Published: March 25, 2003
CAMBRIDGE, MASS. – An exhibition of more than 100 drawings from the Maida and George Abrams Collection are on exhibit at Harvard’s Fogg Art Museum through July 6.
Developed over more than 40 years, the collection includes Dutch and Flemish drawings and is the foremost group of Seventeenth Century Dutch drawings in private hands. The exhibition will highlight works recently acquired by the Abramses and will allow visitors to examine many important drawings that have seldom been on public display.
“Bruegel to Rembrandt” will feature the Abramses’ most significant acquisitions in the past decade, including works by Rembrandt van Rijn, Pieter Bruegel the Elder, Hendrick Avercamp, Jan van Goyen, Joachim Wtewael and Cornelis van Haarlem. The exhibition will also showcase a rare group of watercolors depicting plants and animals. Through their connoisseurship and acquisition of these watercolors, Maida and George Abrams helped establish this genre as a collecting area.
Maida and George Abrams established a dynamic relationship with the Harvard University Art Museums that has lasted since the 1960s. They opened their home to students and scholars, developed a strong relationship with curator William W. Robinson, and have helped build the collection of Dutch drawings at Harvard, having given approximately 200 works of art to the museum.
“Bruegel to Rembrandt” is curated by William W. Robinson, Maida and George Abrams curator of drawings. The Fogg Art Museum is the only US venue on the exhibition’s international tour.
The first section of the show consists of works by landscapists from Pieter Bruegel the Elder and his Flemish followers Hans Bol and Paul Bril to the pioneers of the genre in the northern Netherlands including Claes Jansz, Visscher, Hendrick Avercamp, Esaias van de Velde, Cornelis Vroom, Jan van Goyen and Pieter de Molyn. Among the most significant works in this group is “Wooded Landscape with a Distant View toward the Sea,” 1554. by Pieter Bruegel the Elder.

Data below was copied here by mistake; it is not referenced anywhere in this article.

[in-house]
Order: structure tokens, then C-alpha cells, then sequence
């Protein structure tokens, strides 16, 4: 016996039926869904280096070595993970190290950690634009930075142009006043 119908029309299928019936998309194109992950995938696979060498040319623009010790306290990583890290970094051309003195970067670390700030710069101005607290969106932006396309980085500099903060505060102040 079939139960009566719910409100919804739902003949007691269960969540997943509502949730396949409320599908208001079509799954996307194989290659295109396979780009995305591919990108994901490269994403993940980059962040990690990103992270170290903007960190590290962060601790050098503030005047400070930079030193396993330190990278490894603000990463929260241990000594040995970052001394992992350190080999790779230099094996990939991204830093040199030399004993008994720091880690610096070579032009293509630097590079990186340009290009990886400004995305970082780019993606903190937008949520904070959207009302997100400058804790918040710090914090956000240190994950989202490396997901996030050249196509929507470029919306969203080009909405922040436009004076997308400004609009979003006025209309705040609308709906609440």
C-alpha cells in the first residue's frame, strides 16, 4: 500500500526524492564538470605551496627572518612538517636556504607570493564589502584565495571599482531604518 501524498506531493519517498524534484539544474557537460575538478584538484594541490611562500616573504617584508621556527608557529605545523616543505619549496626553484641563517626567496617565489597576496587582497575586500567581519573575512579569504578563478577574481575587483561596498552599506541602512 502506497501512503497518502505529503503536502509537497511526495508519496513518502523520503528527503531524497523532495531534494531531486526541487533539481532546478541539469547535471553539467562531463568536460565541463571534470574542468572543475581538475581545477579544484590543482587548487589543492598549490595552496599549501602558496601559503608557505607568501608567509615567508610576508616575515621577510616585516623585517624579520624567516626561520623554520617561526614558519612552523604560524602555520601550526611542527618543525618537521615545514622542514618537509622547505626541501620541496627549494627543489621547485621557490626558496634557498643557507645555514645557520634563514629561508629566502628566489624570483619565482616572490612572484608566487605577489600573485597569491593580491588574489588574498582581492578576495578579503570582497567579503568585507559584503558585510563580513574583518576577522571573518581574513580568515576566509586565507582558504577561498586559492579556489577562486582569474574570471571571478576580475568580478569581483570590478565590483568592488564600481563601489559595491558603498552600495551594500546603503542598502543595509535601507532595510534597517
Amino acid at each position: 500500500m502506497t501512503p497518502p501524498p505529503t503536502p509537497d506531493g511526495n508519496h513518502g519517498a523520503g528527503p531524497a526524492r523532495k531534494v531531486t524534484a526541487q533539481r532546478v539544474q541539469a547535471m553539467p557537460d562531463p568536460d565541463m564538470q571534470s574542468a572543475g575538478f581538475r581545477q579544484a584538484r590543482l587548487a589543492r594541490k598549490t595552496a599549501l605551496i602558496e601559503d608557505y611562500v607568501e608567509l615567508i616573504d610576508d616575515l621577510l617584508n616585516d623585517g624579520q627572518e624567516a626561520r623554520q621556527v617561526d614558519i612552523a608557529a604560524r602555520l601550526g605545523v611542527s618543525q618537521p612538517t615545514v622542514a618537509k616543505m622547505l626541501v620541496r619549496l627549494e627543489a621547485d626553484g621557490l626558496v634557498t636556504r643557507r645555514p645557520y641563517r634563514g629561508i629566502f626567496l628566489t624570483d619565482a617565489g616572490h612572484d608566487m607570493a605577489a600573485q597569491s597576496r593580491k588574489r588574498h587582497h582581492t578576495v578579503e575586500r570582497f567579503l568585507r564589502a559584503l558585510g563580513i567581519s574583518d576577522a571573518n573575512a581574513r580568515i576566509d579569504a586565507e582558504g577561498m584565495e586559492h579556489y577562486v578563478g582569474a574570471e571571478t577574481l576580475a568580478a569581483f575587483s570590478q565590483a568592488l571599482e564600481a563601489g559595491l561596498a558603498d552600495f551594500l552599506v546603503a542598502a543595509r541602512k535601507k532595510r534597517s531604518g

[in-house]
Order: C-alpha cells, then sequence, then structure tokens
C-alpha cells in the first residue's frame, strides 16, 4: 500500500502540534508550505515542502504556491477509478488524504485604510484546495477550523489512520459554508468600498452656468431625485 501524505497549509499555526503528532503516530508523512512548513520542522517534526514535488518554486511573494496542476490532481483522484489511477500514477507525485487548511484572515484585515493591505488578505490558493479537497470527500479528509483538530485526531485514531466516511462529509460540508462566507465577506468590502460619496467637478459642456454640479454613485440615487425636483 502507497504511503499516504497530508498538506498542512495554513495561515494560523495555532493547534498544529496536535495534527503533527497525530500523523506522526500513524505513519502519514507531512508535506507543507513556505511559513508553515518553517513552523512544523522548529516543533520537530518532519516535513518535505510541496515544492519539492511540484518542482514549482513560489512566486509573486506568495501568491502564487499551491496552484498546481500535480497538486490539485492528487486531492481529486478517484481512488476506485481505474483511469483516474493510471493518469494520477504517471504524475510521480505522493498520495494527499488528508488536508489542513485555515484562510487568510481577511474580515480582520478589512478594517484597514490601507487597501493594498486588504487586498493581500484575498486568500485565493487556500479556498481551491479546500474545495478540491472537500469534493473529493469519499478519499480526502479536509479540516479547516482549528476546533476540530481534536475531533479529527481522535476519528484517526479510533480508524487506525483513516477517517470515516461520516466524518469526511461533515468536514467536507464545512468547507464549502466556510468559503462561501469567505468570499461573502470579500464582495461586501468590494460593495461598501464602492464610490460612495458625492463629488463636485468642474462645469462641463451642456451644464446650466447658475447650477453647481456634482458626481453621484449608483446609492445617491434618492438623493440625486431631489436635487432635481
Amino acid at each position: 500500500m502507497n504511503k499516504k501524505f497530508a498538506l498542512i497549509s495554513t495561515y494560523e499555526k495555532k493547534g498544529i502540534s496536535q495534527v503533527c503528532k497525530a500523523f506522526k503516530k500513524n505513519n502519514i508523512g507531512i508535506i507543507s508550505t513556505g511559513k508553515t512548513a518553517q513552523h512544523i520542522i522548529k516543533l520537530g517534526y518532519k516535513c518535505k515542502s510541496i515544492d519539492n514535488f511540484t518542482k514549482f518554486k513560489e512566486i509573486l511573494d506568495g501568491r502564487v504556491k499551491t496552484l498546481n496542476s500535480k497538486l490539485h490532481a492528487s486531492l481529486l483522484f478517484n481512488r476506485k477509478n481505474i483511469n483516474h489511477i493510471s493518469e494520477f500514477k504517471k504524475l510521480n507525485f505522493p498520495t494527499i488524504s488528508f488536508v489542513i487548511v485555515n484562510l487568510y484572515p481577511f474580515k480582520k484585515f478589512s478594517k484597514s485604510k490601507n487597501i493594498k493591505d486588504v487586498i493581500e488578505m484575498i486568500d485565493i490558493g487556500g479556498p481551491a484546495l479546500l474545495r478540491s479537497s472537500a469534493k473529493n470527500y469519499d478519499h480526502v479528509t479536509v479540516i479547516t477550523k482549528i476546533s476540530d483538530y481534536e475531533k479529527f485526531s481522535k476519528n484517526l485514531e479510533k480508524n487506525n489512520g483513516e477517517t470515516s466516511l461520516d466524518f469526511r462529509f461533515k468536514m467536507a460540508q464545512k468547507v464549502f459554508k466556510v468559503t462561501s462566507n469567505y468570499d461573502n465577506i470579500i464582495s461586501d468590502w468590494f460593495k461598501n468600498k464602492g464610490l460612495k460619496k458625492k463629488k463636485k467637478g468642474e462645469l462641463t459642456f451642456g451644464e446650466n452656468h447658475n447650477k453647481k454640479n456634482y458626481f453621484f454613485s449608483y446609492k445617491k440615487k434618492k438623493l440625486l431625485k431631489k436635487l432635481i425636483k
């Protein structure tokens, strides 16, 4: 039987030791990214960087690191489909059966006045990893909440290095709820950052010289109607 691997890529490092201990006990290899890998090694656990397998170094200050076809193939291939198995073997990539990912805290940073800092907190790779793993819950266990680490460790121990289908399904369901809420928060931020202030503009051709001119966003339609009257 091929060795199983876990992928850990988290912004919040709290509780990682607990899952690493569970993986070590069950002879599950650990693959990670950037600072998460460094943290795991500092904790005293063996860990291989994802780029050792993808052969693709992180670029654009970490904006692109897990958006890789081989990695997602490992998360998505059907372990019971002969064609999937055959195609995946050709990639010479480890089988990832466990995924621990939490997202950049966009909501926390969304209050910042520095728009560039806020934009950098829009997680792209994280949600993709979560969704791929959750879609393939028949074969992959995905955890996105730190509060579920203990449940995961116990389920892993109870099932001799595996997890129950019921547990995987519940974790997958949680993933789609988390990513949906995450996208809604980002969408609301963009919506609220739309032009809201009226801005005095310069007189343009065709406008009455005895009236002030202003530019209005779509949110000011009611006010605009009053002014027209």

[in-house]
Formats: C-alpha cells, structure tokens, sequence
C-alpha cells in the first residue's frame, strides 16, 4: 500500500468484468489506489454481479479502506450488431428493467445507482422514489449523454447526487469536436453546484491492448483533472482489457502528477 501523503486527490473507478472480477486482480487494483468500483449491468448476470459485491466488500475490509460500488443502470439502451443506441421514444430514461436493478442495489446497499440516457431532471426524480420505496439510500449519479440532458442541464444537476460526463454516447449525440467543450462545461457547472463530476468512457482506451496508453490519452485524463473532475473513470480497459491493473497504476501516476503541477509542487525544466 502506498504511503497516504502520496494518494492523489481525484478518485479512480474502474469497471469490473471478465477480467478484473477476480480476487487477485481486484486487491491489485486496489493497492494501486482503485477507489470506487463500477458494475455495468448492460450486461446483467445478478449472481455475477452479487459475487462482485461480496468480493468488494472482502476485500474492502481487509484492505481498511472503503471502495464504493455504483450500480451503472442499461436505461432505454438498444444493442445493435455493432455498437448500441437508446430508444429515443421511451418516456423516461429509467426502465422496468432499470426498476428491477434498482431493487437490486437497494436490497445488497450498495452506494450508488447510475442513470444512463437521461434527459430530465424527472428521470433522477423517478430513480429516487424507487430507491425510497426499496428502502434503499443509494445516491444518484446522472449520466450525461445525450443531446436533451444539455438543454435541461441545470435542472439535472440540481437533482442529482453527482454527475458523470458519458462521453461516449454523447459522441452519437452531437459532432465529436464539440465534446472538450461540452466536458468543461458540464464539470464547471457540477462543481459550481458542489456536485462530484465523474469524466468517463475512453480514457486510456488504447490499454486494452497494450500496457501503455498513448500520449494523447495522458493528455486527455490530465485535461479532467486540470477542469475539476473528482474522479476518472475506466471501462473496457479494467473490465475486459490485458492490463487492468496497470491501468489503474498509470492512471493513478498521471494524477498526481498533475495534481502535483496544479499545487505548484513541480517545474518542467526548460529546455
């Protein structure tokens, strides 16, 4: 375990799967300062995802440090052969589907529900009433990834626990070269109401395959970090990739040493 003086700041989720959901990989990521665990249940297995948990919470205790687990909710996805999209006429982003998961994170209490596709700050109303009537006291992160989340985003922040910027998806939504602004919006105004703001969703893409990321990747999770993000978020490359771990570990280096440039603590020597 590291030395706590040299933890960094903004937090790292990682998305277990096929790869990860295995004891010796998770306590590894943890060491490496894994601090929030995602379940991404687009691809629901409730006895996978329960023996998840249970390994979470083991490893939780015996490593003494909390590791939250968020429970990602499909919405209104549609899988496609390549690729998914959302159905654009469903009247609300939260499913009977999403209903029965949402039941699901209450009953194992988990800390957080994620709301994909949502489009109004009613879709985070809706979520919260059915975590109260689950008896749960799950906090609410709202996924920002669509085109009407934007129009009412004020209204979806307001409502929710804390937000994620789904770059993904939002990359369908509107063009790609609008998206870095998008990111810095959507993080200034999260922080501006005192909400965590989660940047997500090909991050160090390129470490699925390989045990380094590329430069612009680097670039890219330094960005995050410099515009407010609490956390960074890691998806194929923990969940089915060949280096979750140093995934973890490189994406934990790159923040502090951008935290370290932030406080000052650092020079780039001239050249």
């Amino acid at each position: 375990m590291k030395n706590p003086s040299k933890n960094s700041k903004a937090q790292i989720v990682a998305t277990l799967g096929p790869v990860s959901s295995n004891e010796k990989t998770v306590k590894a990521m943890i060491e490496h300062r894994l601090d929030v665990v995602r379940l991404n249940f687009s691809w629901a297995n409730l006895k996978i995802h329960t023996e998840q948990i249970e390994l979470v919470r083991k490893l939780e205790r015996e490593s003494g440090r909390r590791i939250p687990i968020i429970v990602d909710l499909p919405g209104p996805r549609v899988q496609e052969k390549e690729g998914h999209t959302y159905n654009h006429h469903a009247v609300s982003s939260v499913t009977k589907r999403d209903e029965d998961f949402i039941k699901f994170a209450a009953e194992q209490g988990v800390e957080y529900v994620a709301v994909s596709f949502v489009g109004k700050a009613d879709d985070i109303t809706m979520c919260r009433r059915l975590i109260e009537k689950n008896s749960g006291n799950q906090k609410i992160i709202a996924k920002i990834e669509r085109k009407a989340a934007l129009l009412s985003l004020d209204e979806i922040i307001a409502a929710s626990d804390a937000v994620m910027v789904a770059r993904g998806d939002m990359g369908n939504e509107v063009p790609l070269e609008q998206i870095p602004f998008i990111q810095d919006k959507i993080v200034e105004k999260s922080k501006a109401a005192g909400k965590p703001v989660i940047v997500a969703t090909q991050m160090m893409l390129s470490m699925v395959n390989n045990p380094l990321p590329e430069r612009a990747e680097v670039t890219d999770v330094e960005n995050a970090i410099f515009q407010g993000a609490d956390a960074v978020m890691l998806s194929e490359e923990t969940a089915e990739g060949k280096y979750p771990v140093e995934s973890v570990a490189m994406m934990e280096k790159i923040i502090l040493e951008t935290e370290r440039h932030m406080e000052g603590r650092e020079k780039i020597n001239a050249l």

A strong selection of figural works created from the 1590s through the 1620s follows the landscape drawings. This second group includes biblical subjects, portraits, studies of models and scenes of daily life by Hendrick Goltzius, Jacques de Gheyn II, Abraham Bloemaert, Roelandt Savery, Willem Buytewech and others.
This section will include “The Truce,” 1612, a technically flawless and impeccably preserved drawing by Joachim Wtewael that belongs to his renowned suite of drawings known as The Netherlandish History.
Drawings by Rembrandt and his pupils and followers form the third section of the exhibition. Among the most significant works in this group is Rembrandt’s “A Farm on the Amsteldijk,” circa 1650-52.
The next major group features landscapists and marine artists from the 1640s through 1700. Works by Reolant Roghman, Jacob van Ruisdael, Anthonie Waterloo, Isaac de Moucheron, Reinier Zeeman and Willem van Velde the Younger will be included in “Bruegel to Rembrandt.”
Figure and genre drawings from the same period include works of peasant subjects by Haarlem artists, Adriaen and Isack van Ostade, Cornelis Bega and Cornelis Dusart. Cornelis Saftleven’s “Standing Drinker,” 1636, exemplifies the ingenious technique and pungent characterization that distinguish the finest of Saftleven’s signed and dated figure drawings.
Natural history illustration includes examples by Johannes Bronkhorst, Maria Sibylla Merian and her stepfather Jacob Marrel. “Two East Indian Birds” by Johannes Bronkhorst (1646-1727) features a long-billed spider-hunter and a Buru paradise-kingfisher found only on Buru Island and not described by scientists until 1790 and 1825, respectively, making Bronkhorst’s drawings significant milestones in the taxonomic history of the species.
The exhibition is complemented by a 300-page catalog published by the Harvard University Art Museums and distributed by Yale University Press.
The lecture “An Excellent Avocation: Collecting Drawings in 18th Century Holland” will be presented on April 3 at 6 pm in the Sackler lecture hall. The speaker is Michiel C. Plomp, associate curator of drawings and prints, The Metropolitan Museum of Art.
On April 13, at 2 pm, in the Fogg Art Museum there will be a gallery talk by Edouard Kopp, Lynn and Phillip A. Strauss Intern, drawings department.
The Fogg Art Museum is at 32 Quincy Street. Hours are Monday through Saturday, 10 am to 5 pm, and Sunday, 1 to 5 pm. For information, call 617-495-9400 or visit artmuseums.harvard.edu.
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